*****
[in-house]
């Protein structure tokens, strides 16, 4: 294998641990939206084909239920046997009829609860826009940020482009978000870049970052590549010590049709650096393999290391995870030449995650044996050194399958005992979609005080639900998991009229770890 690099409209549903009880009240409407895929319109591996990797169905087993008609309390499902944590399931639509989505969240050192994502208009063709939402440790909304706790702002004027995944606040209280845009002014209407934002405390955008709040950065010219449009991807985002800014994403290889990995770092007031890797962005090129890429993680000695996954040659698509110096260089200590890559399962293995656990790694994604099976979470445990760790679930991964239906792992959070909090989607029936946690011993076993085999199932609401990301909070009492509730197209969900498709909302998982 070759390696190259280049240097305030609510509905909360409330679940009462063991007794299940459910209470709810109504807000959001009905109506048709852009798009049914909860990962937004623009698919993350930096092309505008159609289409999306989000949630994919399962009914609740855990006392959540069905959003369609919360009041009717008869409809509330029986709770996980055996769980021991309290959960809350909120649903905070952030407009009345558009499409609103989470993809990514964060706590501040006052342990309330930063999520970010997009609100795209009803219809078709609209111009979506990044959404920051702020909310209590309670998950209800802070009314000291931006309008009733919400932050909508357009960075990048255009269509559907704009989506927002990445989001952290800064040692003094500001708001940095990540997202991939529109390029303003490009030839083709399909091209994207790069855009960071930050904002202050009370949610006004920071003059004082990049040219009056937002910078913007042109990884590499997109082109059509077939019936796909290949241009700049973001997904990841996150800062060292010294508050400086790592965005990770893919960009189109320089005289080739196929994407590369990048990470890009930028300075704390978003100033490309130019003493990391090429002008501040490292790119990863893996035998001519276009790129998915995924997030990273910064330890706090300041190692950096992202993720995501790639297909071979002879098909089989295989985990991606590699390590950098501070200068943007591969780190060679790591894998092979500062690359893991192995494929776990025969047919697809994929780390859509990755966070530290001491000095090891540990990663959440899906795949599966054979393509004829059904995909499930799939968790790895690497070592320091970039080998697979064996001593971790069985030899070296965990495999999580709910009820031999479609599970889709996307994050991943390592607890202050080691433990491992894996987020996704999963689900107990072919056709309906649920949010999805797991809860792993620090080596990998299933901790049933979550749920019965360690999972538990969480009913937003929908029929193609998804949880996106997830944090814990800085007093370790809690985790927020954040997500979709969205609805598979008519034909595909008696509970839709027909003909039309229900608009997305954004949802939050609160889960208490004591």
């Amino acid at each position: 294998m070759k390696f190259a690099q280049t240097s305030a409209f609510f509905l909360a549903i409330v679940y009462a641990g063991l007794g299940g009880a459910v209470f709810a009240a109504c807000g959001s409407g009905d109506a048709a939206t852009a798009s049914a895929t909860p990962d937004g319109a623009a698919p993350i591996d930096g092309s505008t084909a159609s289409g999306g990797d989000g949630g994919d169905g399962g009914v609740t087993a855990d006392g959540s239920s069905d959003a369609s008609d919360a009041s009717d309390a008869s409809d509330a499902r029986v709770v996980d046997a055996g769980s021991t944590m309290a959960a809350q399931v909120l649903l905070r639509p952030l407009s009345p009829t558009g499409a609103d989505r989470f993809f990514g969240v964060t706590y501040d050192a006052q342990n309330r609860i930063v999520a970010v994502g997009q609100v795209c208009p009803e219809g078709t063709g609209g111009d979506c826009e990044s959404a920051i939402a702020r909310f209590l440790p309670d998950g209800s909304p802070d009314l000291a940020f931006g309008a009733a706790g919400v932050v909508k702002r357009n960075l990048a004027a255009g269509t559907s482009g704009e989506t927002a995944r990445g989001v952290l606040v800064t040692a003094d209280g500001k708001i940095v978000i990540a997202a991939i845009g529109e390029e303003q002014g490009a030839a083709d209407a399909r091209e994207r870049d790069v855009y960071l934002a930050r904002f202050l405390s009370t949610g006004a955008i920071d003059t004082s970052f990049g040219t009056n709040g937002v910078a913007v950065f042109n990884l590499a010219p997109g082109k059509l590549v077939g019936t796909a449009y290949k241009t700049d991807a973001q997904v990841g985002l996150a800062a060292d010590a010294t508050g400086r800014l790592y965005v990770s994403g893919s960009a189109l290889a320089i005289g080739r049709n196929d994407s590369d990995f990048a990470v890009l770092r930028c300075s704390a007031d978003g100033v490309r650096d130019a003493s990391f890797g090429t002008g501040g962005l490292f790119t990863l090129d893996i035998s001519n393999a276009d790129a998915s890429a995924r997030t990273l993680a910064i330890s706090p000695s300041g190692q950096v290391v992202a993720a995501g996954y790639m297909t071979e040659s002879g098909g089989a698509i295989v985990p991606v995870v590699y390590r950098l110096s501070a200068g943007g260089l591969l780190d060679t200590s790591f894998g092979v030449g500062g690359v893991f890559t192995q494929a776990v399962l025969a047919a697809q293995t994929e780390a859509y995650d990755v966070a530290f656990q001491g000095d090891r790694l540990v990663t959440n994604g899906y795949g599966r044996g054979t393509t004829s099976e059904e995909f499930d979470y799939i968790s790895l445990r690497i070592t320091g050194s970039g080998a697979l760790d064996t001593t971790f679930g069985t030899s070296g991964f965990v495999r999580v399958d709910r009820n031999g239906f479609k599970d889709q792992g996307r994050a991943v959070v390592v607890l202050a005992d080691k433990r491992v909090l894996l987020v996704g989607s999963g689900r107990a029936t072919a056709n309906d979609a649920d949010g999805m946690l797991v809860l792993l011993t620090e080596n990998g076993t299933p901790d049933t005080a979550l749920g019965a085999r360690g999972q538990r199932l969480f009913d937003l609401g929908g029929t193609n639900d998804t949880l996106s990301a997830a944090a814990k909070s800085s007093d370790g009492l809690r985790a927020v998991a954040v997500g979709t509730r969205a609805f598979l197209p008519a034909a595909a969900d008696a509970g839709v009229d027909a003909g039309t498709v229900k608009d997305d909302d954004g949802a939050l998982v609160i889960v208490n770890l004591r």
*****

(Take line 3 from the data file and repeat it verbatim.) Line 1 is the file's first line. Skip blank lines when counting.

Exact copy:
């Amino acid at each position: 294998m070759k390696f190259a690099q280049t240097s305030a409209f609510f509905l909360a549903i409330v679940y009462a641990g063991l007794g299940g009880a459910v209470f709810a009240a109504c807000g959001s409407g009905d109506a048709a939206t852009a798009s049914a895929t909860p990962d937004g319109a623009a698919p993350i591996d930096g092309s505008t084909a159609s289409g999306g990797d989000g949630g994919d169905g399962g009914v609740t087993a855990d006392g959540s239920s069905d959003a369609s008609d919360a009041s009717d309390a008869s409809d509330a499902r029986v709770v996980d046997a055996g769980s021991t944590m309290a959960a809350q399931v909120l649903l905070r639509p952030l407009s009345p009829t558009g499409a609103d989505r989470f993809f990514g969240v964060t706590y501040d050192a006052q342990n309330r609860i930063v999520a970010v994502g997009q609100v795209c208009p009803e219809g078709t063709g609209g111009d979506c826009e990044s959404a920051i939402a702020r909310f209590l440790p309670d998950g209800s909304p802070d009314l000291a940020f931006g309008a009733a706790g919400v932050v909508k702002r357009n960075l990048a004027a255009g269509t559907s482009g704009e989506t927002a995944r990445g989001v952290l606040v800064t040692a003094d209280g500001k708001i940095v978000i990540a997202a991939i845009g529109e390029e303003q002014g490009a030839a083709d209407a399909r091209e994207r870049d790069v855009y960071l934002a930050r904002f202050l405390s009370t949610g006004a955008i920071d003059t004082s970052f990049g040219t009056n709040g937002v910078a913007v950065f042109n990884l590499a010219p997109g082109k059509l590549v077939g019936t796909a449009y290949k241009t700049d991807a973001q997904v990841g985002l996150a800062a060292d010590a010294t508050g400086r800014l790592y965005v990770s994403g893919s960009a189109l290889a320089i005289g080739r049709n196929d994407s590369d990995f990048a990470v890009l770092r930028c300075s704390a007031d978003g100033v490309r650096d130019a003493s990391f890797g090429t002008g501040g962005l490292f790119t990863l090129d893996i035998s001519n393999a276009d790129a998915s890429a995924r997030t990273l993680a910064i330890s706090p000695s300041g190692q950096v290391v992202a993720a995501g996954y790639m297909t071979e040659s002879g098909g089989a698509i295989v985990p991606v995870v590699y390590r950098l110096s501070a200068g943007g260089l591969l780190d060679t200590s790591f894998g092979v030449g500062g690359v893991f890559t192995q494929a776990v399962l025969a047919a697809q293995t994929e780390a859509y995650d990755v966070a530290f656990q001491g000095d090891r790694l540990v990663t959440n994604g899906y795949g599966r044996g054979t393509t004829s099976e059904e995909f499930d979470y799939i968790s790895l445990r690497i070592t320091g050194s970039g080998a697979l760790d064996t001593t971790f679930g069985t030899s070296g991964f965990v495999r999580v399958d709910r009820n031999g239906f479609k599970d889709q792992g996307r994050a991943v959070v390592v607890l202050a005992d080691k433990r491992v909090l894996l987020v996704g989607s999963g689900r107990a029936t072919a056709n309906d979609a649920d949010g999805m946690l797991v809860l792993l011993t620090e080596n990998g076993t299933p901790d049933t005080a979550l749920g019965a085999r360690g999972q538990r199932l969480f009913d937003l609401g929908g029929t193609n639900d998804t949880l996106s990301a997830a944090a814990k909070s800085s007093d370790g009492l809690r985790a927020v998991a954040v997500g979709t509730r969205a609805f598979l197209p008519a034909a595909a969900d008696a509970g839709v009229d027909a003909g039309t498709v229900k608009d997305d909302d954004g949802a939050l998982v609160i889960v208490n770890l004591r």